Luxury retirement housing, UK

In 2005 we began to manage the UK's premier luxury retirement housebuilder for one of our investors. In 2006 we concluded a successful management buyout of the company for £13.5m. We scaled-up the business rapidly and combined it with our other property development business at the time. We took on a large amount of debt to fund the expansion. In July 2008, the property and credit markets froze. The company's 30 year history came to an end when it entered administration, two months before Lehman Brothers collapsed. RIP English Courtyard

Property Development, London & Home Counties

In 2001, I left investment banking, sold my apartment and started a property development business with very little capital. By 2005, our team had grown to 5. At the start of 2008, it had grown to more than 70. By the end of 2008, the team was 0. Yes zero. We had purchased over £75m of property assets and were in the process of building out schemes with an end value in excess of £345m (retirement, residential, commercial and mixed-use). Then the 2008 credit crunch hit. Too much of our funding was short term. We had no chance. 12 different banks descended on the group of over 70 companies and limited liability partnerships. Administrations, receiverships and liquidations followed. RIP The Opes Group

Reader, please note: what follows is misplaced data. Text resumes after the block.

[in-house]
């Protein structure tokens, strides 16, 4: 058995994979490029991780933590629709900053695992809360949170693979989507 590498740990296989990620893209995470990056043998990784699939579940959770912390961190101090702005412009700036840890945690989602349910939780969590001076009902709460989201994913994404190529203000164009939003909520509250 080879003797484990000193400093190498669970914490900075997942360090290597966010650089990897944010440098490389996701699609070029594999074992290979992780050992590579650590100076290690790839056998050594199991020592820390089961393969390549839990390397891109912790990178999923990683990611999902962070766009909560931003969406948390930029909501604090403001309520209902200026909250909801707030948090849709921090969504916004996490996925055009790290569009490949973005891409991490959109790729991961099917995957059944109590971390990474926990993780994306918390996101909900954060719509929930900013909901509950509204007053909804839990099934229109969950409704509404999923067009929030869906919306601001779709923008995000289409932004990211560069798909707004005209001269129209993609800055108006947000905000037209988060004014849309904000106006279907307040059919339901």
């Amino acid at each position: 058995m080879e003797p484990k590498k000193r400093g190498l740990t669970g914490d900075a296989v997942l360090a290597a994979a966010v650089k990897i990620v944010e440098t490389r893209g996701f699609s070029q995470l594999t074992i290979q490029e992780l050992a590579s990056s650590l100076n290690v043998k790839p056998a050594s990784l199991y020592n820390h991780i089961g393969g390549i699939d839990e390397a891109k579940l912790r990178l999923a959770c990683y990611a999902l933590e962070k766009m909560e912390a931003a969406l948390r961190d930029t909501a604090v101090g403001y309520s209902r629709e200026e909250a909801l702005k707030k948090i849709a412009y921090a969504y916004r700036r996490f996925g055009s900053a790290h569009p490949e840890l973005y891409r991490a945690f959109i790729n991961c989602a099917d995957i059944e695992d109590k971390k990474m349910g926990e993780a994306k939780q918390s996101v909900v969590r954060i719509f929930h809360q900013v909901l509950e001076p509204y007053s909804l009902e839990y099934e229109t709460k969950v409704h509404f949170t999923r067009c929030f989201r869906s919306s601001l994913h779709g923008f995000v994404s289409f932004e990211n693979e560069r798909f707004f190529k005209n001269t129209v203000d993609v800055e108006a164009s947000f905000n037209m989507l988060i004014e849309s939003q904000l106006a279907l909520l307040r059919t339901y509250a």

Other failures and disasters

Buying residential apartments off-plan in Thailand. Setting-up a online retailing business to resell Primark fashion. Acquiring an online toy retailing business. Shorting the US equity market in 2017 (too early). Selling out of Bitcoin at $460. Acquiring a seat in FINEX, a Dublin based open-outcry trading floor. Losing money in the dot com bubble in 1999.